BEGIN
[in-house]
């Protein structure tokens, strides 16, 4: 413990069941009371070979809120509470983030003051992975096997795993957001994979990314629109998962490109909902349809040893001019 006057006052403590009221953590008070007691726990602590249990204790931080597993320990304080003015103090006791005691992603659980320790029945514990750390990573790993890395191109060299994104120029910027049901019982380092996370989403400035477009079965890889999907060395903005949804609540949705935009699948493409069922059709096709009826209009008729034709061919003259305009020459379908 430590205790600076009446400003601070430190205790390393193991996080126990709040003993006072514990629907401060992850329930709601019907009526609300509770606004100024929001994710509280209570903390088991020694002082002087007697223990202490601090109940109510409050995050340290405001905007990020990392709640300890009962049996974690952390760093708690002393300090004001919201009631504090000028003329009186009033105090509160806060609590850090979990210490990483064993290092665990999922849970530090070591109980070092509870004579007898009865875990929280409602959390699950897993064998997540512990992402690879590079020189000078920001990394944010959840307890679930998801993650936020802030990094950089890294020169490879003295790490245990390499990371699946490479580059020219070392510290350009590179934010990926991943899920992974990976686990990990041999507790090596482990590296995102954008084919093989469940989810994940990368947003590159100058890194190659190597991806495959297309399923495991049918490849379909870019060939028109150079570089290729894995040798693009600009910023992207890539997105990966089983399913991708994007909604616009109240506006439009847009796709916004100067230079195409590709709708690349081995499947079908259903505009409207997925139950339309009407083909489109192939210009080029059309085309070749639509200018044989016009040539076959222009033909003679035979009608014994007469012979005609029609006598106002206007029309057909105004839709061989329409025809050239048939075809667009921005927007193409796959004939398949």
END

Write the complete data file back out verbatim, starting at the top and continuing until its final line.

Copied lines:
[in-house]
């Protein structure tokens, strides 16, 4: 413990069941009371070979809120509470983030003051992975096997795993957001994979990314629109998962490109909902349809040893001019 006057006052403590009221953590008070007691726990602590249990204790931080597993320990304080003015103090006791005691992603659980320790029945514990750390990573790993890395191109060299994104120029910027049901019982380092996370989403400035477009079965890889999907060395903005949804609540949705935009699948493409069922059709096709009826209009008729034709061919003259305009020459379908 430590205790600076009446400003601070430190205790390393193991996080126990709040003993006072514990629907401060992850329930709601019907009526609300509770606004100024929001994710509280209570903390088991020694002082002087007697223990202490601090109940109510409050995050340290405001905007990020990392709640300890009962049996974690952390760093708690002393300090004001919201009631504090000028003329009186009033105090509160806060609590850090979990210490990483064993290092665990999922849970530090070591109980070092509870004579007898009865875990929280409602959390699950897993064998997540512990992402690879590079020189000078920001990394944010959840307890679930998801993650936020802030990094950089890294020169490879003295790490245990390499990371699946490479580059020219070392510290350009590179934010990926991943899920992974990976686990990990041999507790090596482990590296995102954008084919093989469940989810994940990368947003590159100058890194190659190597991806495959297309399923495991049918490849379909870019060939028109150079570089290729894995040798693009600009910023992207890539997105990966089983399913991708994007909604616009109240506006439009847009796709916004100067230079195409590709709708690349081995499947079908259903505009409207997925139950339309009407083909489109192939210009080029059309085309070749639509200018044989016009040539076959222009033909003679035979009608014994007469012979005609029609006598106002206007029309057909105004839709061989329409025809050239048939075809667009921005927007193409796959004939398949």